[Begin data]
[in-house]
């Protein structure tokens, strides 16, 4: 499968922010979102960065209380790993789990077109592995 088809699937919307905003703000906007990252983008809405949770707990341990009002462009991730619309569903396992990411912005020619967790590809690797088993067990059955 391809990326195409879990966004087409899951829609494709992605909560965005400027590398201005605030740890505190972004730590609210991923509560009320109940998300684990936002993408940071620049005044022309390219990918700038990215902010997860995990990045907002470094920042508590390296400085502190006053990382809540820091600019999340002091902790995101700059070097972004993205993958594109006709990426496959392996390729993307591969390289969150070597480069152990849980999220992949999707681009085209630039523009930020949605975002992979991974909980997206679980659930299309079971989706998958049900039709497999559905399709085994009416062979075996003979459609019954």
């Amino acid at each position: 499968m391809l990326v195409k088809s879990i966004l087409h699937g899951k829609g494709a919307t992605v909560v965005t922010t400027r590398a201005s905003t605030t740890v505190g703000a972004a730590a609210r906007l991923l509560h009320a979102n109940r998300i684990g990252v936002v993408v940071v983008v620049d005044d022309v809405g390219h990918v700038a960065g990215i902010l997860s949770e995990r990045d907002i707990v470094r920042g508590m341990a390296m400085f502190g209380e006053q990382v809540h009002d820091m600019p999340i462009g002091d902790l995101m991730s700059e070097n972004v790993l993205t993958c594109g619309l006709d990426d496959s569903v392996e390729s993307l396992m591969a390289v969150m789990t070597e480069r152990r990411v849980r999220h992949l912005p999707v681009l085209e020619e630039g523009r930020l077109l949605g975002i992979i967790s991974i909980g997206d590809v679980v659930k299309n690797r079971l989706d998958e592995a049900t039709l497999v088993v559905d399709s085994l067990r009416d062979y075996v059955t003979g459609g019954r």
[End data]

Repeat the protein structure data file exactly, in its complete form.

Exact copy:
[in-house]
């Protein structure tokens, strides 16, 4: 499968922010979102960065209380790993789990077109592995 088809699937919307905003703000906007990252983008809405949770707990341990009002462009991730619309569903396992990411912005020619967790590809690797088993067990059955 391809990326195409879990966004087409899951829609494709992605909560965005400027590398201005605030740890505190972004730590609210991923509560009320109940998300684990936002993408940071620049005044022309390219990918700038990215902010997860995990990045907002470094920042508590390296400085502190006053990382809540820091600019999340002091902790995101700059070097972004993205993958594109006709990426496959392996390729993307591969390289969150070597480069152990849980999220992949999707681009085209630039523009930020949605975002992979991974909980997206679980659930299309079971989706998958049900039709497999559905399709085994009416062979075996003979459609019954």
């Amino acid at each position: 499968m391809l990326v195409k088809s879990i966004l087409h699937g899951k829609g494709a919307t992605v909560v965005t922010t400027r590398a201005s905003t605030t740890v505190g703000a972004a730590a609210r906007l991923l509560h009320a979102n109940r998300i684990g990252v936002v993408v940071v983008v620049d005044d022309v809405g390219h990918v700038a960065g990215i902010l997860s949770e995990r990045d907002i707990v470094r920042g508590m341990a390296m400085f502190g209380e006053q990382v809540h009002d820091m600019p999340i462009g002091d902790l995101m991730s700059e070097n972004v790993l993205t993958c594109g619309l006709d990426d496959s569903v392996e390729s993307l396992m591969a390289v969150m789990t070597e480069r152990r990411v849980r999220h992949l912005p999707v681009l085209e020619e630039g523009r930020l077109l949605g975002i992979i967790s991974i909980g997206d590809v679980v659930k299309n690797r079971l989706d998958e592995a049900t039709l497999v088993v559905d399709s085994l067990r009416d062979y075996v059955t003979g459609g019954r």